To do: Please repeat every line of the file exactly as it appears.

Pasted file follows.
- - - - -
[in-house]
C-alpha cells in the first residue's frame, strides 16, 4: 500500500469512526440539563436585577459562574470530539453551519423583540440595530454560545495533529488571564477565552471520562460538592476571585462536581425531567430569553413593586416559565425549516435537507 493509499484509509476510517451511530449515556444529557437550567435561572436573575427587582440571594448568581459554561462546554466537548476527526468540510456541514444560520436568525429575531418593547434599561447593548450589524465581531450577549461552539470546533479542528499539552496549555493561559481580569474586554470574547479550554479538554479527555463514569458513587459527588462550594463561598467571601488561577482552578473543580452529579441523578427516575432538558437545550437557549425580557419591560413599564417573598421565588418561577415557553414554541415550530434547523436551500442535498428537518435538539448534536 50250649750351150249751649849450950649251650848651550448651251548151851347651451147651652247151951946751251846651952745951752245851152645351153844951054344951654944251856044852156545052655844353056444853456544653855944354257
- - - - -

[in-house]
C-alpha cells in the first residue's frame, strides 16, 4: 500500500469512526440539563436585577459562574470530539453551519423583540440595530454560545495533529488571564477565552471520562460538592476571585462536581425531567430569553413593586416559565425549516435537507 493509499484509509476510517451511530449515556444529557437550567435561572436573575427587582440571594448568581459554561462546554466537548476527526468540510456541514444560520436568525429575531418593547434599561447593548450589524465581531450577549461552539470546533479542528499539552496549555493561559481580569474586554470574547479550554479538554479527555463514569458513587459527588462550594463561598467571601488561577482552578473543580452529579441523578427516575432538558437545550437557549425580557419591560413599564417573598421565588418561577415557553414554541415550530434547523436551500442535498428537518435538539448534536 50250649750351150249751649849450950649251650848651550448651251548151851347651451147651652247151951946751251846651952745951752245851152645351153844951054344951654944251856044852156545052655844353056444853456544653855944354257